Realising Our Potential
Following on a conversation from yesterday in one of my private groups around potential, the terms perfection and excellence were raised. All in all, I feel that more than a quest for excellence or perfection, potential is an evolutionary exploration. Wha
Following on a conversation from yesterday in one of my private groups around potential, the terms perfection and excellence were raised. All in all, I feel that more than a quest for excellence or perfection, potential is an evolutionary exploration. What is our ultimate potential?!
This whole conversation is so very interesting to me. I say that because the further I go down the rabbit whole of "potential", the more I see that being human might soon be a choice and/or that our ultimate potential is not human.
We have a bias to humanism, as this is the form from which we became conscious of being conscious, but what if this was just an evolutionary step?
So many great books I'd like to recommend if you are interested... Here are just a few by world renowned authors:
Yuval Noah Harari's - Sapiens Trilogy - https://en.wikipedia.org/wiki/Yuval_Noah_Harari
Ramez Naam - Nexus Trilogy - https://en.wikipedia.org/wiki/Ramez_Naam [this is a fictional series, but written from a scientific perspective]
Another interesting read is Max Tegmark's "Life 3.0". Max is a physicist, cosmologist and machine learning researcher and very well versed and connected in the AI conversation. His book Life 3.0 centres around the conversation of life and what exactly is life.
He goes on to say that "since we don’t want to limit our thinking about the future of life to the species we’ve encountered so far, let’s instead define life very broadly, simply as a process that can retain its complexity and replicate.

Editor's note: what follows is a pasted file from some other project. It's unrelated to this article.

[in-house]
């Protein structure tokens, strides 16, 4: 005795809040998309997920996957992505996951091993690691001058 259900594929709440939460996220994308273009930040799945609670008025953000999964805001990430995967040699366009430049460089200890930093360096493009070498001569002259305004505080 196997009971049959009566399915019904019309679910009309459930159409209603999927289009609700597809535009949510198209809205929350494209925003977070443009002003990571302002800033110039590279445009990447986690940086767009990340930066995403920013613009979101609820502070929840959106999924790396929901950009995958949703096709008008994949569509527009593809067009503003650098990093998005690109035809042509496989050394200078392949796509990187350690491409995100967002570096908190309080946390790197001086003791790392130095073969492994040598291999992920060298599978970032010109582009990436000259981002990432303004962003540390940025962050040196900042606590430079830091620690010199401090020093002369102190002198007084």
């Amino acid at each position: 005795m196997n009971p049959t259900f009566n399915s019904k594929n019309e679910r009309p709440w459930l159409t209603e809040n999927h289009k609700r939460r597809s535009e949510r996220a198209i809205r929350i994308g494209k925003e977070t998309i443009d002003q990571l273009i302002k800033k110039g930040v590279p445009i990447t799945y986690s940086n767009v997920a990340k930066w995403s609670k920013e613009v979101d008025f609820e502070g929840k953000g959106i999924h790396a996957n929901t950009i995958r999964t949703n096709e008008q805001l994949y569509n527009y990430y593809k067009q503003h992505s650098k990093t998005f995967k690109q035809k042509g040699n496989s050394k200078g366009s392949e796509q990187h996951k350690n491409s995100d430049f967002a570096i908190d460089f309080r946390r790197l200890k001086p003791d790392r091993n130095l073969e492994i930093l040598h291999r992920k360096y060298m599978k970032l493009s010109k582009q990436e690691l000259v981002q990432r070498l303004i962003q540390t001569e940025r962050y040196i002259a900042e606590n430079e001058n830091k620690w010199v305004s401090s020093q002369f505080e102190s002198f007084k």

What’s replicated isn’t matter (made of atoms) but information (made of bits) specifying how the atoms are arranged. When a bacterium makes a copy of its DNA, no new atoms are created, but a new set of atoms are arranged in the same pattern as the original, thereby copying the information. In other words, we can think of life as a self-replicating information-processing system whose information (software) determines both its behavior and the blueprints for its Hardware."
He then breaks life as we know it (or will soon know it) into 3 key areas:
Life 1.0.... Life who's hardware and software are fixed and evolve over many lifetimes ie: bacteria. Bacteria's hardware and software don't change within a single bacteria's lifespan but evolves as a result of changing environment over many lifetimes
Life 2.0.... Life who's hardware is fixed, but who's software can adapt (or be designed) within a single lifetime. Humans are an example of Life 2.0. Our bodies are relatively fixed (of course we've learned to change augment them slightly, but for the most part they are fixed), but we can recondition our behaviours ie: if we learn we have a peanut allergy, we can avoid peanuts (amongst so many other examples)
Life 3.0... Life who's hardware and software can both be designed and iterated upon within a lifetime. We are at the dawn of this era. The technological age.
One thing is for sure… the future is wild! I’m keen to hear your thoughts, comments, insights, any other resources, etc…
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